What treatment options are there for sleep apnea?
Sufferers of sleep apnea experience repeated sleep interruptions caused by breathing difficulties. These breathing problems may be triggered by neurological or physical causes. Several symptoms including excessive snoring and daytime drowsiness (Learn more in "What Happens If Your Employees Have Sleep Apnea?") may indicate that a person has sleep apnea. But, the most common method of diagnosis is through the use of a sleep study.
Treatment of the risk factors for sleep apnea can help reduce its occurrence. These methods may include weight loss, allergy treatment, smoking cessation, and reduced alcohol consumption. Sufferers may also be advised to raise the head of the bed to help reposition the throat for easier breathing.
When lifestyle changes are unsuccessful, sleep apnea is often treated by assistive breathing devices. A continuous positive airway pressure device (CPAP) or automatic positive airway pressure device (APAP) delivers a steady stream of air to the apnea sufferer, keeping his or her airway open. Another treatment option is the use of a special mouthpiece at night to keep the jaw and tongue properly positioned for clear breathing. Surgery to remove excess tissue in the airway can also help to reduce the effects of sleep apnea.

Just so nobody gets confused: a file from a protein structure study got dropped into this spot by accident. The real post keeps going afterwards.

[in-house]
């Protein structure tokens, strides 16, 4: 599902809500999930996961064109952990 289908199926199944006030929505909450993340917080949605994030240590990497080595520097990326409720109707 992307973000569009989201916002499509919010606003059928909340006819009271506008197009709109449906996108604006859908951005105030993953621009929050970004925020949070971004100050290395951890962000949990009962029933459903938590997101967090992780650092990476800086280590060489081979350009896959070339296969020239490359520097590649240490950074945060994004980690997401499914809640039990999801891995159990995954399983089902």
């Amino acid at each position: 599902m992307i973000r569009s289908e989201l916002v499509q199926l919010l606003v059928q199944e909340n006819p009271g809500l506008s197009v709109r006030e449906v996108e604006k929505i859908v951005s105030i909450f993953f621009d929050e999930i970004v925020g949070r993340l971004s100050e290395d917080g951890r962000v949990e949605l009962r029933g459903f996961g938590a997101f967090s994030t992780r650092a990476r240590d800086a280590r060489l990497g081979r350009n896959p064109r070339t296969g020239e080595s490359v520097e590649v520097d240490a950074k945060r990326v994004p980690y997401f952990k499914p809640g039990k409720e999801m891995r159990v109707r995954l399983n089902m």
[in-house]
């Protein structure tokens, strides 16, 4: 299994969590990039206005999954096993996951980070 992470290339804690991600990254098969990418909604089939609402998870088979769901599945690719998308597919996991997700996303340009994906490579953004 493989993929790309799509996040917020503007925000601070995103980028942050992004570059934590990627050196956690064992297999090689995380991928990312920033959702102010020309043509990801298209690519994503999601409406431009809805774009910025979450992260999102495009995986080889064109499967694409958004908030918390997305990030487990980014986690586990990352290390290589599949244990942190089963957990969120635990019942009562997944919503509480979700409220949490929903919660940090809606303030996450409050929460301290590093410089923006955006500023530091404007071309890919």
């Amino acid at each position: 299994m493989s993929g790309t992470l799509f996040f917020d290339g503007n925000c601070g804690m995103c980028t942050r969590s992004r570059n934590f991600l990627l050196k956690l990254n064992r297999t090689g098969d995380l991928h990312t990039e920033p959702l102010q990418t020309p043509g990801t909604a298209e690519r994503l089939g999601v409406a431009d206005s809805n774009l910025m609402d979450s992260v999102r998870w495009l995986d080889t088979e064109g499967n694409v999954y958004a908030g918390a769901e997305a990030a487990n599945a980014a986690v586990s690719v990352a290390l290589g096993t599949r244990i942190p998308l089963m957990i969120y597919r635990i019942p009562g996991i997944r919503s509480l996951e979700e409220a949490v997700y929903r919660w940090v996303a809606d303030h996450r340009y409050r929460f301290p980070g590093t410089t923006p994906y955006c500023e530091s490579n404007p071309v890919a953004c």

Single use nasal covers, called expiratory positive airway pressure (EPAP) devices, can sometimes be used to maintain air pressure in the respiratory tract. This increased pressure prevents the sleeper’s airway from collapsing. In some instances, a nerve stimulation device may be used to prompt tongue movement when a sensor detects a change in breathing patterns.
More Q&As from our experts
- Can spirometry testing be used to diagnose lung diseases?
- What does a spirometry test entail and how can workers prepare for it?
- Why are spirometry tests conducted in a workplace setting and what are the benefits for the employer?
- Continuous Positive Airway Pressure
- Auto-Titrating/Automatic Positive Airway Pressure
- Sleep Apnea Testing
- Obstructive Sleep Apnea
- Complex Sleep Apnea
- Fitness to Work
- Health Hazard
What Happens If Your Employees Have Sleep Apnea?
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